Let me just sketch for fermions how it all fits together very sweetly.
Here we start with the single-particle space H, which is a Hilbert
space, but we focus attention more on its orthogonal structure (the real
part of the inner product) than its symplectic structure (the imaginary

We can define the Fock space K over H as the exterior algebra over H,
suitably completed. (This is the algebra of *anti*symmetrized tensors
over H.) We can define the creation operator c(v) for any v in H to be
left multiplication by v:

c(v) x = vx

and define the annihilation operator to be the adjoint a(v) of c(v):

<a(v)x,y> = <v,c(v)x>

Now the product in the exterior algebra is defined so that vw = -wv, so
we have the canonical anticommutation relations

c(v)c(w) + c(w)c(v) = 0

and taking adjoints

a(v)a(w) + a(w)a(v) = 0

A bit more thought also shows that

a(v)c(w) + c(w)a(v) = <v,w>

which is the really interesting canonical anticommutation relation.
Let's see how that goes. Suppose we can show

a(v)c(v) + c(v)a(v) = Re<v,v>

for all v. Then applying this equation to a bunch of different linear
combinations of v and w and taking a linear combination of all the
equations we come up with, we get

a(v)c(w) + c(w)a(v) = Re<v,w>

(This juggling trick is called "polarization" and is a very useful thing
to know if you are lazy like me.)

So lets figure out what

a(v)c(v) + c(v)a(v)

does to any vector x in K. Well, we can assume x is an exterior
product of orthonormal basis vectors, since everything is a linear
combination of those. Normalizing v we can take our basis to contain v.
So x is a product which either contains v or doesn't. If it doesn't,
c(v)a(v)x = 0 and c(v)a(v)x = <v,v>x. If it does, it goes the other way
around. Either way we get

a(v)c(v) + c(v)a(v) = <v,v> = Re<v,v>

as desired.

So we get a representation of the "canonical anticommutation algebra" or
"Clifford algebra" of H on the exterior algebra. The Clifford algebra
in question has generators and relations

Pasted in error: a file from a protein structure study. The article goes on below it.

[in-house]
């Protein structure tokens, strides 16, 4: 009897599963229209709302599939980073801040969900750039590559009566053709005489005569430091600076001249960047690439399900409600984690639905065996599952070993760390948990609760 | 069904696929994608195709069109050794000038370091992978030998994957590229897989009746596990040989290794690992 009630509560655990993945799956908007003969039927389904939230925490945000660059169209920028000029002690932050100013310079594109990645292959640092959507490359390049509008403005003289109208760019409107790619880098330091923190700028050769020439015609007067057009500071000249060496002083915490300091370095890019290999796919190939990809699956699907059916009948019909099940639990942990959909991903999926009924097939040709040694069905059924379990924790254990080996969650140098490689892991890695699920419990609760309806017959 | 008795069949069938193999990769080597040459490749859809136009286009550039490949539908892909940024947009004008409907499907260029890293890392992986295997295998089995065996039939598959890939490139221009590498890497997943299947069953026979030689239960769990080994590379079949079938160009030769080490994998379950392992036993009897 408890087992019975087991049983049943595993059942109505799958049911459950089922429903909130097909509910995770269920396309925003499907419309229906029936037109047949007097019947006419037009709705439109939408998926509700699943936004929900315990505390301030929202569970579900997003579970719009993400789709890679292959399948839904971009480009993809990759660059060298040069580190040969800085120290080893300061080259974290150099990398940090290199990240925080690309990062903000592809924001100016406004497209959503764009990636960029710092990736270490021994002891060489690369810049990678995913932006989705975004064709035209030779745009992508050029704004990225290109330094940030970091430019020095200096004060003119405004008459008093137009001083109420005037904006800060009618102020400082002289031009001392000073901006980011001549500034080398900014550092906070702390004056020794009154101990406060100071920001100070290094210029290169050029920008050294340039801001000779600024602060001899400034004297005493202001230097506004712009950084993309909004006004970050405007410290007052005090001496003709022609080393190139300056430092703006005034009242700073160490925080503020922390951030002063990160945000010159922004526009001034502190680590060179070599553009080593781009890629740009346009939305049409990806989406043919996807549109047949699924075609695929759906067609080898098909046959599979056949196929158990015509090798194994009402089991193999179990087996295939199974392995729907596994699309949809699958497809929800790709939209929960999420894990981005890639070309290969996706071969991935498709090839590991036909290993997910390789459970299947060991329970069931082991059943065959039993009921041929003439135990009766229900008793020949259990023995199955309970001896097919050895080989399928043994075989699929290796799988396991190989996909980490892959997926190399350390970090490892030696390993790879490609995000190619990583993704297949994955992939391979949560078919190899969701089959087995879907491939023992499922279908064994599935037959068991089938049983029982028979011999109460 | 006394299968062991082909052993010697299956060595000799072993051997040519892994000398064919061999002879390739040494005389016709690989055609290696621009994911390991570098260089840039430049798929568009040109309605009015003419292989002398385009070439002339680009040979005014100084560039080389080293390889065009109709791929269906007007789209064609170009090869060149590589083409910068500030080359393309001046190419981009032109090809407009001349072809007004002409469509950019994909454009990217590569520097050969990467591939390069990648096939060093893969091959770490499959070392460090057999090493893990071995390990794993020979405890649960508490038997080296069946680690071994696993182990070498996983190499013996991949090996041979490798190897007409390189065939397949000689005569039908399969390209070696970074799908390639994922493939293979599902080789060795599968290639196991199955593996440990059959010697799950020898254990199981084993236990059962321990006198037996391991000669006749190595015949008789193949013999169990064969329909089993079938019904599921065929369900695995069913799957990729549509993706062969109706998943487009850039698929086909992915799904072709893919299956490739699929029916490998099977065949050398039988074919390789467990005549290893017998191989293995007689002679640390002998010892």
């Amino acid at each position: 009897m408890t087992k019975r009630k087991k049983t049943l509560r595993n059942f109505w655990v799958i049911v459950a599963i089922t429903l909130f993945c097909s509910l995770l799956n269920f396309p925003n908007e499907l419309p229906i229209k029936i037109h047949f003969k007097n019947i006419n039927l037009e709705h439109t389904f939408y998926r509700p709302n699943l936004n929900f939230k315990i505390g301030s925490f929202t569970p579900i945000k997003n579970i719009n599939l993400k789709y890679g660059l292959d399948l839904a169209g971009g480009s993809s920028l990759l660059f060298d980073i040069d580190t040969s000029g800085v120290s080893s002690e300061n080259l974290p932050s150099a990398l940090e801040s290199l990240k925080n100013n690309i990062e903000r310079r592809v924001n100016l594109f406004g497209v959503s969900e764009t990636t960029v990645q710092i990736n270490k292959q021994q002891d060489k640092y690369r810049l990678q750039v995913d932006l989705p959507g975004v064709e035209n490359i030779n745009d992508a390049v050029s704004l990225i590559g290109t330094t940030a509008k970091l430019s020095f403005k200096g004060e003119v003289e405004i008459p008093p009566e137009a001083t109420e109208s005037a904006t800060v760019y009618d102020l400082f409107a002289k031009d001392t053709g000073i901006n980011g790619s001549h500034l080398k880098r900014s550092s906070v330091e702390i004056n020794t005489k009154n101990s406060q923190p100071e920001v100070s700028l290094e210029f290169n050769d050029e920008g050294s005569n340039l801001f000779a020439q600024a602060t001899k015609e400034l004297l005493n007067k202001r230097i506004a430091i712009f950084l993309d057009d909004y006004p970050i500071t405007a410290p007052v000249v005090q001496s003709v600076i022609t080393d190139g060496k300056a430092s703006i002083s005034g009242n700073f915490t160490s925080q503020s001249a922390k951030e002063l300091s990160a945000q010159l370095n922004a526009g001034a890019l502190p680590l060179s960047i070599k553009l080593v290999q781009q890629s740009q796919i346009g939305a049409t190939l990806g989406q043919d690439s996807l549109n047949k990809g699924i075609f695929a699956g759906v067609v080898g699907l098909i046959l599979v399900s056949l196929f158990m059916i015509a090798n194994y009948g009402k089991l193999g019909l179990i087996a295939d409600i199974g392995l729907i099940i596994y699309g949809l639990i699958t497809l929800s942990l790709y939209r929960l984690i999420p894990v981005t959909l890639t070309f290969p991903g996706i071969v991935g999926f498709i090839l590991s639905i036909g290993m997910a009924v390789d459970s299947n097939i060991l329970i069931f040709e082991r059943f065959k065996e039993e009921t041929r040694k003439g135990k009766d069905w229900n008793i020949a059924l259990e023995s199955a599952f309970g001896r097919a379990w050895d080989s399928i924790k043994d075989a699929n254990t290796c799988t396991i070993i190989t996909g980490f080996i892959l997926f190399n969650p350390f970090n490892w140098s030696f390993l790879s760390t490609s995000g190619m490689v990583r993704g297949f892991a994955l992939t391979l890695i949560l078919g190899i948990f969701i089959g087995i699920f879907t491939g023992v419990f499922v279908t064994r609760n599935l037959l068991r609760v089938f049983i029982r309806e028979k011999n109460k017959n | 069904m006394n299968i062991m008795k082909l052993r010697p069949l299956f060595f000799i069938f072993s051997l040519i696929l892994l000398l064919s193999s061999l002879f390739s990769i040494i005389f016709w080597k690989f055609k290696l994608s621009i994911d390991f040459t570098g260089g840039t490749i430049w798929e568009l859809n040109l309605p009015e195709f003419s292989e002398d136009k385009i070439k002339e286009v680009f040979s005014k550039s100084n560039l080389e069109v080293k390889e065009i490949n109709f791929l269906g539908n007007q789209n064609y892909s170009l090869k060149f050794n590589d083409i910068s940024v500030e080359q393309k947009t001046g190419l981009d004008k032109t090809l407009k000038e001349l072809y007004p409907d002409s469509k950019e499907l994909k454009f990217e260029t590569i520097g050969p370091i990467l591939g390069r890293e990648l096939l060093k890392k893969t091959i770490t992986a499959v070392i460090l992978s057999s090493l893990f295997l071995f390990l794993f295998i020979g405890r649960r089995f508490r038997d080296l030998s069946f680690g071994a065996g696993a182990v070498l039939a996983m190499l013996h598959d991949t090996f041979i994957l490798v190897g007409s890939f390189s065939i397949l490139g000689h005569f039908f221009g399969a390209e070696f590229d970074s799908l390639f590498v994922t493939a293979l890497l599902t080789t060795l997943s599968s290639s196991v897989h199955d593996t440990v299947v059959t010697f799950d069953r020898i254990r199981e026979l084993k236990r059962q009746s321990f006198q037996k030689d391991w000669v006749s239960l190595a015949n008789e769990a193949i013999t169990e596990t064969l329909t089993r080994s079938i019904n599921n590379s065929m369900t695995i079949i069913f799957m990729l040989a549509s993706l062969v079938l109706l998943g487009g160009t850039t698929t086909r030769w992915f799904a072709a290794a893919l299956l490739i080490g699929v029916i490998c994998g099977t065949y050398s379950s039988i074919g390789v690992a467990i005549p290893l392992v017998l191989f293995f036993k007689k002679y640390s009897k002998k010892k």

c(v)c(w) + c(w)c(v) = 0
a(v)a(w) + a(w)a(v) = 0
a(v)c(w) + c(w)a(v) = <v,w>

This may not look like a Clifford algebra to the untutored eye. To make
it look like a textbook-style Clifford algebra, we can define field

F(v) = (a(v) + c(v))/sqrt(2)

The annihilation and creation operators can be expressed in terms of
these field operators so the algebra generated by the F's is the same as
that generated by the a's and c's. (Exercise: solve for the a's and c's
in terms of the F's. Hint: use c(iv) = ic(v), a(iv) = -ia(v).) But the
F's satisfy:

F(v)F(w) + F(w)F(v) =
(1/2)((a(v) + c(v))(a(w) + c(w)) + (a(w) + c(w))(a(v) + c(v))) =
(1/2)(<v,w> + <w,v>) =

using the canonical commutation relations for the a's and c's. So our
Clifford algebra is generated by the field operators, or F's, and has

F(v)F(w) + F(w)F(v) = Re<v,w>

depending only on the orthogonal structure of H. This is a
textbook-style Clifford algebra. Note that F(iv) is not iF(v), so we
should really now think of H as a real vector space with an orthogonal
structure, and think of the Clifford algebra as being the algebra
generated by this real vector space with the above sort of
anticommutation relation.

In quantum field theory the case where H is infinite-dimensional is the
most interesting, but the case of finite-dimensional H is nice too.
In the latter case the Clifford algebra above is isomorphic to a matrix
algebra. It is curious and fascinating that infinite-dimensional
Clifford algebras show up as algebras of field operators in the quantum
field theory of fermions, while the finite-dimensional ones show up in
the study of spinors.

So: all of this stuff has its analog for bosons, too. Instead of the
exterior algebra we use the symmetric algebra, instead of the Clifford
algebra we get the Weyl algebra, instead of the orthogonal structure we
use the symplectic structure... all just a bunch of changes of sign.